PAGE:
Now he wants to put out press releases talking about what he's doing on natural disaster management, amongst other things. But I'm sorry, Scott Morrison. A press release is not going to stop a cyclone. We actually need to see proper investment from the Government using funds it has already put aside. Otherwise, we will see more cost being burdened on north Queenslanders with the cost of repairing roads, spiralling insurance costs and all sorts of other costs as well. It's time to get ready. Just like North Queenslanders have been getting ready themselves.

We're all happy to take questions.

JOURNALIST: Any extension to JobKeeper, how does the Labor Party see that working? Does it see it coming through on an industry basis, or a postcode basis, what's your proposition?

CHALMERS: For some time now, we've been saying that JobKeeper needs to be tailored and responsive to what's actually happening in real local economies like this one. So if that means an extension of JobKeeper, applying some kind of test which recognises that yes, some businesses elsewhere in Australia are recovering and that's a good thing, but in places like Cairns and elsewhere, some businesses are still struggling. It shouldn't be beyond the Government to devise some kind of test which sees JobKeeper continue where businesses which genuinely need it, receive it. We've heard stories in Cairns today about businesses whose revenue might be 70 per cent down - seven-zero per cent down - the current test is 30 per cent.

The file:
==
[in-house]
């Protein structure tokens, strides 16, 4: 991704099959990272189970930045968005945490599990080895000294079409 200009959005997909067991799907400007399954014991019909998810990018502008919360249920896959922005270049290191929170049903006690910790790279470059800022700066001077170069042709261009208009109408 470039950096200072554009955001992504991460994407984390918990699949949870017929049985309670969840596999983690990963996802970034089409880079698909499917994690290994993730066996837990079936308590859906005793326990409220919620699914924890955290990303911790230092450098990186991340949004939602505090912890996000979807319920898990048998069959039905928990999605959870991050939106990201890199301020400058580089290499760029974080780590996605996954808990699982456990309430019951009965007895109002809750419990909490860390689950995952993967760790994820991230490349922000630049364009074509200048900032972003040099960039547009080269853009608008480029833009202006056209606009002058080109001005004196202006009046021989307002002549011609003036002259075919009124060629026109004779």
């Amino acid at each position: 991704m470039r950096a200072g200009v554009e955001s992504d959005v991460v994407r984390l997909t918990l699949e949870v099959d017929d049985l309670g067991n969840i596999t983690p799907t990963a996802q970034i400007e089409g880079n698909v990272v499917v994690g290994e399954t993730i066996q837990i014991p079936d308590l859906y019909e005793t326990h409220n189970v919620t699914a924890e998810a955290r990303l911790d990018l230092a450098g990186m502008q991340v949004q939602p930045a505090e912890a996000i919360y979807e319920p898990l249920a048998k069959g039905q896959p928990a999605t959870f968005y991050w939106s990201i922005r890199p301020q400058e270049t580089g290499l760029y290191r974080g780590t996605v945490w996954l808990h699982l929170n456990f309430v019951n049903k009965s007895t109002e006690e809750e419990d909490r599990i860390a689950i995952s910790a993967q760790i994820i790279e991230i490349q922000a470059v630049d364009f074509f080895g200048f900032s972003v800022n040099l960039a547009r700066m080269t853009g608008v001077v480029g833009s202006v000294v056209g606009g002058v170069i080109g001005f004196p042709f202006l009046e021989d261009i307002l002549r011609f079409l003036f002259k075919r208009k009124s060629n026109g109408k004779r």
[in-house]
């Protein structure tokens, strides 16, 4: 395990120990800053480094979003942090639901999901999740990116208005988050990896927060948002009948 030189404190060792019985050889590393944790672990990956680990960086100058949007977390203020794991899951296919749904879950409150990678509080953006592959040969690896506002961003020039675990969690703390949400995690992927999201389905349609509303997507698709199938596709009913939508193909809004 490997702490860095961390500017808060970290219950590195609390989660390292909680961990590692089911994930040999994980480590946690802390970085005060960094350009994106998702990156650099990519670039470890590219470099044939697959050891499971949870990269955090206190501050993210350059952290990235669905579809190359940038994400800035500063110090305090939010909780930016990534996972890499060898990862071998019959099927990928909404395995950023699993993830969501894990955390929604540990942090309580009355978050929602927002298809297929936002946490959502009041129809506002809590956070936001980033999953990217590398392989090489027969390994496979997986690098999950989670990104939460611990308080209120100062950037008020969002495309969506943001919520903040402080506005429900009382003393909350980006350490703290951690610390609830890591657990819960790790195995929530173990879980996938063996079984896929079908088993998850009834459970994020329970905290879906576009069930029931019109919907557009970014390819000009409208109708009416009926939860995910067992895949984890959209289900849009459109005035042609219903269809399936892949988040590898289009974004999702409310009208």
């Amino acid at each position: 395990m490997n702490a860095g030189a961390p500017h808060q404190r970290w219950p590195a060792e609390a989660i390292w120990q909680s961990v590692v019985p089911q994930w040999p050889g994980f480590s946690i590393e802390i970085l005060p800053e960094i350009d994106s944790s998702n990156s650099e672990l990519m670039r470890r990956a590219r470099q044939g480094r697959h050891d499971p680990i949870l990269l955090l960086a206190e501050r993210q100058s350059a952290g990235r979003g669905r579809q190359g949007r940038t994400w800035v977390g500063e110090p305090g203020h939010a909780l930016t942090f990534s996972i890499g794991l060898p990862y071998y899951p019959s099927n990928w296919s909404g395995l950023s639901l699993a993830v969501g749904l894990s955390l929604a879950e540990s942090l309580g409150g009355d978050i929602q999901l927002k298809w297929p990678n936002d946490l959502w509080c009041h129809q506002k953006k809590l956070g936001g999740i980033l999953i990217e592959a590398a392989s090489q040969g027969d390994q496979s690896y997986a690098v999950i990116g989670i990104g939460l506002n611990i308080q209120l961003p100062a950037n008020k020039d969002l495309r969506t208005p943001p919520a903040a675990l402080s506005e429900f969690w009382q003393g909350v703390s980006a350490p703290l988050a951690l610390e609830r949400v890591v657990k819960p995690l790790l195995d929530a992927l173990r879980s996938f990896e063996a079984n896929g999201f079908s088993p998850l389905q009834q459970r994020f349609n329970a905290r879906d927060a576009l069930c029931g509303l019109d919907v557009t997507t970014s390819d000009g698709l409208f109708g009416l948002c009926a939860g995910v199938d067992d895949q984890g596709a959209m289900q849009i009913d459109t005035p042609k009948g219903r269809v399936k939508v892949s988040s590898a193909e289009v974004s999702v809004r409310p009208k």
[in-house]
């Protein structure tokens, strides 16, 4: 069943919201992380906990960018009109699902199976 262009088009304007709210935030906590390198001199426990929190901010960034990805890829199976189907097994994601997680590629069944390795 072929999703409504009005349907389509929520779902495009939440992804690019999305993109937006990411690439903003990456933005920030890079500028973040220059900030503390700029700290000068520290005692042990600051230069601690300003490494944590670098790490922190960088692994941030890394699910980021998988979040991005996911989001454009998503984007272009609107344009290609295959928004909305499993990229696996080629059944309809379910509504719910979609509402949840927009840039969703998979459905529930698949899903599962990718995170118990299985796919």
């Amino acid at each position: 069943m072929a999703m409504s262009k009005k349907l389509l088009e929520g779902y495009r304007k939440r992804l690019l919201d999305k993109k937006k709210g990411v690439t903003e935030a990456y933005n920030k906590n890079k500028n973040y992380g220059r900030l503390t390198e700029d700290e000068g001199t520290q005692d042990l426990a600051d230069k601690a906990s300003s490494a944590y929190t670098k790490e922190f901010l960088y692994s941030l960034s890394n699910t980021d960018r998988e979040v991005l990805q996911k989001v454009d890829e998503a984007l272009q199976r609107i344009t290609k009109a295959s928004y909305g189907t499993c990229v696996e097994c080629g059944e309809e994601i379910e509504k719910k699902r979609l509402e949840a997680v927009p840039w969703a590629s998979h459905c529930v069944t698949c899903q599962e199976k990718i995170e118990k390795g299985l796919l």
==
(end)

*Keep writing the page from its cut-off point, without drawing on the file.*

So we call on Scott Morrison and Josh Frydenberg to not leave the workers and small businesses of Cairns behind. To make sure that we don't see the kind of catastrophic consequences between now and the end of March that many people here are predicting. That means considering that JobKeeper extension, it means looking at other kinds of support. Not just making announcements or sending out press releases, pretending that they care about Cairns and other areas impacted by the closure of the international border, but taking genuine action to save jobs. There are too many lives and livelihoods relying on the future, not just of tourism here, but all of the industries allied with that to leave people in the lurch and leave them behind. 

JOURNALIST: Are there any specific sectors you're targeting, given that, you know, up here in Cairns tourism is our bread and butter. For other regional towns, like Mackay would be the same thing, are you looking at hospitality as well?